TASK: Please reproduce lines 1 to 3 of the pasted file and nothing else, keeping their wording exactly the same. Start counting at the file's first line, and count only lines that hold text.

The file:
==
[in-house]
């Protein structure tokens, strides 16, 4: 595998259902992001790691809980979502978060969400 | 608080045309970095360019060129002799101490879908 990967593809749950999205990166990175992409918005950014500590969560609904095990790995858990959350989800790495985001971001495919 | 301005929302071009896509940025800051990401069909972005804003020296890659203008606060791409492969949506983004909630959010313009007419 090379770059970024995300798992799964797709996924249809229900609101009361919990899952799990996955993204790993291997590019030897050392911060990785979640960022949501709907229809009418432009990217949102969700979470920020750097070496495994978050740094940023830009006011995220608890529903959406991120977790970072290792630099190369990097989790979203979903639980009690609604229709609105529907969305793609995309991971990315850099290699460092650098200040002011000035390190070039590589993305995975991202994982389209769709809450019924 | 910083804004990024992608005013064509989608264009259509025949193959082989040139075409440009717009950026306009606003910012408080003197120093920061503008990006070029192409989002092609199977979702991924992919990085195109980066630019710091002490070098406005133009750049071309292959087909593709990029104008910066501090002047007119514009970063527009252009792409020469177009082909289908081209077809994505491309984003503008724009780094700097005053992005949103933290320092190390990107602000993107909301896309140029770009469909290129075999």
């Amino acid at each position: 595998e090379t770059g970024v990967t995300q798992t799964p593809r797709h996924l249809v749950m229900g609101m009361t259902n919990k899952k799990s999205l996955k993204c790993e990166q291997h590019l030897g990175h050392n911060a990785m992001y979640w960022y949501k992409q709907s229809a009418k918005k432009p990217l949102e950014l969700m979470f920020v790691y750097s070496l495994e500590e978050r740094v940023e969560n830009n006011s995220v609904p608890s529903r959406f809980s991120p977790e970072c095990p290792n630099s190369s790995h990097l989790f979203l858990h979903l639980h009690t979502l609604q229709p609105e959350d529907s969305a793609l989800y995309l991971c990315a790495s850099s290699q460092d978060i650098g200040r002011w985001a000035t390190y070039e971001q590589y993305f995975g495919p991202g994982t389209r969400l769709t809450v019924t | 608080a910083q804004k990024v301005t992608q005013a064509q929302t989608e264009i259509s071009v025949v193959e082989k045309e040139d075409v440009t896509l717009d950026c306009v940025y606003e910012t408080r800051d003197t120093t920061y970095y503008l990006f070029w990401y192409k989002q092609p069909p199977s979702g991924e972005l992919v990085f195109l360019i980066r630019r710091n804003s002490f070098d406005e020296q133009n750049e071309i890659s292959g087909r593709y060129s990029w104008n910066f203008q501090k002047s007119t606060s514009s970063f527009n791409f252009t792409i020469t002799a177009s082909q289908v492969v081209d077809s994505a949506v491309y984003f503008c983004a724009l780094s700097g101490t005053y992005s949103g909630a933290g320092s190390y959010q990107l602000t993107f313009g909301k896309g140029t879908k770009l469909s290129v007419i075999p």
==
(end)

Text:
[in-house]
């Protein structure tokens, strides 16, 4: 595998259902992001790691809980979502978060969400 | 608080045309970095360019060129002799101490879908 990967593809749950999205990166990175992409918005950014500590969560609904095990790995858990959350989800790495985001971001495919 | 301005929302071009896509940025800051990401069909972005804003020296890659203008606060791409492969949506983004909630959010313009007419 090379770059970024995300798992799964797709996924249809229900609101009361919990899952799990996955993204790993291997590019030897050392911060990785979640960022949501709907229809009418432009990217949102969700979470920020750097070496495994978050740094940023830009006011995220608890529903959406991120977790970072290792630099190369990097989790979203979903639980009690609604229709609105529907969305793609995309991971990315850099290699460092650098200040002011000035390190070039590589993305995975991202994982389209769709809450019924 | 910083804004990024992608005013064509989608264009259509025949193959082989040139075409440009717009950026306009606003910012408080003197120093920061503008990006070029192409989002092609199977979702991924992919990085195109980066630019710091002490070098406005133009750049071309292959087909593709990029104008910066501090002047007119514009970063527009252009792409020469177009082909289908081209077809994505491309984003503008724009780094700097005053992005949103933290320092190390990107602000993107909301896309140029770009469909290129075999």
């Amino acid at each position: 595998e090379t770059g970024v990967t995300q798992t799964p593809r797709h996924l249809v749950m229900g609101m009361t259902n919990k899952k799990s999205l996955k993204c790993e990166q291997h590019l030897g990175h050392n911060a990785m992001y979640w960022y949501k992409q709907s229809a009418k918005k432009p990217l949102e950014l969700m979470f920020v790691y750097s070496l495994e500590e978050r740094v940023e969560n830009n006011s995220v609904p608890s529903r959406f809980s991120p977790e970072c095990p290792n630099s190369s790995h990097l989790f979203l858990h979903l639980h009690t979502l609604q229709p609105e959350d529907s969305a793609l989800y995309l991971c990315a790495s850099s290699q460092d978060i650098g200040r002011w985001a000035t390190y070039e971001q590589y993305f995975g495919p991202g994982t389209r969400l769709t809450v019924t | 608080a910083q804004k990024v301005t992608q005013a064509q929302t989608e264009i259509s071009v025949v193959e082989k045309e040139d075409v440009t896509l717009d950026c306009v940025y606003e910012t408080r800051d003197t120093t920061y970095y503008l990006f070029w990401y192409k989002q092609p069909p199977s979702g991924e972005l992919v990085f195109l360019i980066r630019r710091n804003s002490f070098d406005e020296q133009n750049e071309i890659s292959g087909r593709y060129s990029w104008n910066f203008q501090k002047s007119t606060s514009s970063f527009n791409f252009t792409i020469t002799a177009s082909q289908v492969v081209d077809s994505a949506v491309y984003f503008c983004a724009l780094s700097g101490t005053y992005s949103g909630a933290g320092s190390y959010q990107l602000t993107f313009g909301k896309g140029t879908k770009l469909s290129v007419i075999p």